The Science of India’s Chandrayaan-2 Mission to the Moon’s South Pole

This entry was posted in Science on by .

The Indian Space Research Organisation is poised to launch its Chandrayaan-2 mission Sunday (July 14) to deploy a lander and rover where no one has dared before ‘ the south pole of the moon.’

It’s a region that is generally rich in water ice and in sunlight, which are both essential components for future human Mars missions. The Science of India's Chandrayaan-2 Mission to the Moon's ... Chandrayaan-2 lunar mission will launch Sunday (July 14) to deploy a lander and rover where no one else has dared to go before — the south pole of the moon. space Created with Sketch. So you can think of the Indian spacecraft as a scout for astronauts that may follow some year ‘ as soon as 2024, if the Trump administration’s direction to NASA goes as planned.’

Reference: Visit Source

Not to change the topic here:

Chandrayaan-2 launch: How to watch the first mission to the moon’s south pole

This is the sequel to Chandrayaan-1, an ISRO mission that launched 11 years ago featuring only a lunar orbiter. The Hindu Science Quiz: Of Chandrayaan-2, India’s Moon ... is an Indian lunar mission that will boldly go where no country has ever gone before, says ISRO. Which region is India's space agency talking about? That orbiter reached the moon on Nov. 8, 2008 and then fired an impacter which struck the south pole. The material ejected from the sub surface allowed ISRO to detect lunar water ice — a valuable resource that could enable future exploration. Chandrayaan 2: India’s second moon mission - The Hindu ambitious second Lunar mission, Chandrayaan 2 was launched on July 22 by India’s most powerful rocket GSLV MkIII-M1. It entered the Lunar Transfer Trajectory on August 14, leaving the ... Chandrayaan-2 will look to build on this monumental discovery from the ground.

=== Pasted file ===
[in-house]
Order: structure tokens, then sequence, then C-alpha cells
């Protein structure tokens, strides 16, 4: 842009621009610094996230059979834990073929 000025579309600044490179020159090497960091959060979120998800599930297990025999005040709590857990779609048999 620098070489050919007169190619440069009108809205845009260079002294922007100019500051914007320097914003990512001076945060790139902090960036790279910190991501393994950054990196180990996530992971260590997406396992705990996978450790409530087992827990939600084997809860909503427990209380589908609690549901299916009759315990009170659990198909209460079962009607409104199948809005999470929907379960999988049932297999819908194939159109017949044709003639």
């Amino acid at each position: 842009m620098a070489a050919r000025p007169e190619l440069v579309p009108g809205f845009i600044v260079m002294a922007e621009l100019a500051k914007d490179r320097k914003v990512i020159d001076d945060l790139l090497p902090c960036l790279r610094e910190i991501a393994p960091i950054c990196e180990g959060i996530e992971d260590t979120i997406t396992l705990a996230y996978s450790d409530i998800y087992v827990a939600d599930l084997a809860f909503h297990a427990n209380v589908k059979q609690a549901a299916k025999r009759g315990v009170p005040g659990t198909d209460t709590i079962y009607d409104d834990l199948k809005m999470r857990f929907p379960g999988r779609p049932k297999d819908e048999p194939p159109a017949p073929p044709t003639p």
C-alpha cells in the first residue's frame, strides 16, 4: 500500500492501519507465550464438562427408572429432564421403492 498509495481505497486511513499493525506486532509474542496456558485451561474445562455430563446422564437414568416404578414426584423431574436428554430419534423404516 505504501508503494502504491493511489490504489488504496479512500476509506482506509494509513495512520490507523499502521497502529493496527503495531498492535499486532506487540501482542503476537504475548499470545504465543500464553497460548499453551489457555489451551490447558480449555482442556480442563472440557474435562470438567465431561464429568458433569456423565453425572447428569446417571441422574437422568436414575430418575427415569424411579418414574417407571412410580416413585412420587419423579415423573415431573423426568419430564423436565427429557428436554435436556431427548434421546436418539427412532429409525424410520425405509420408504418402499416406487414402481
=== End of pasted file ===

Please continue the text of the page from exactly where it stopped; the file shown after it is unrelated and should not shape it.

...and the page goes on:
The lander and rover are headed for the lunar south pole, exploring a scientifically important region that has been shown to contain water ice. The lunar lander, known as “Vikram,” and a rover, known as “Pragyan,” will set up shop in the south, far further than any previous mission to the moon. The proposed landing spot is between two craters, Manzinus C and Simpelius N.

logo
Publisher: CNET
Author: Jackson Ryan
Twitter: @CNET
Reference: Visit Source

India’s Chandrayaan 2 Moon Mission and Its Strategic Impact

On July 20, 1969, Apollo 11 landed on the moon, and Neil Armstrong became the first man to walk on its surface. India’s Chandrayaan-2 Embarks on Mission to the Moon - The ... Launches Chandrayaan-2 Moon Mission on Second Try Last week, scientists abruptly called off the historic launch right before liftoff. A second attempt on Monday was a success. Next week, as we gear up to celebrate the 50th anniversary of that historic landing, there is another lunar mission that will be on its way to the moon. India’s Chandrayaan 2 moon mission is scheduled to be launched on July 15. The landing site is between Manzinus C and Simpelius N, about 70 degrees south of the equator, closest to the South Pole of the moon. The mission will consist of an orbiter, a lander called Vikram, and a rover known as Pragyan. The touchdown of the lander is scheduled for September 6 this year. While the motivations for the Chandrayaan 2 mission likely preceded the global dialogue on space resources that has animated the world this year, India is rebranding the mission within that emerging discussion on space resources, especially with a landing close to the lunar South Pole.

Publisher: The Diplomat
Date: 2019-07-13 03:12:13
Author: Namrata Goswami The Diplomat
Reference: Visit Source

India seeks to join exclusive company with ambitious moon mission

India’s ambitious $142 million Chandrayaan 2 moon mission, comprising a orbiter, lander and rover, is set for liftoff Sunday to begin a nearly two-month transit culminating in a touchdown near the lunar south pole in September.

The robotic science mission is awaiting liftoff aboard India’s Geosynchronous Satellite Launch Vehicle Mk.3, or GSLV Mk.3, rocket at 2121 GMT (5:21 p.m. EDT) Sunday from a spaceport on the Indian east coast.

If everything goes according to plan, the three-in-one spacecraft will arrive in orbit around the moon around Aug. 5, then detach the landing craft around Sept. 2 or 3 to begin lowering its altitude in preparation for a final descent to the lunar surface as soon as Sept. 6.

Reference: Visit Source

Video

Greetings Earthlings: All systems on halt. The data presented above may one day be zapped to another dimension. Just thought you should be aware. Dude, there was a blue light over there just now.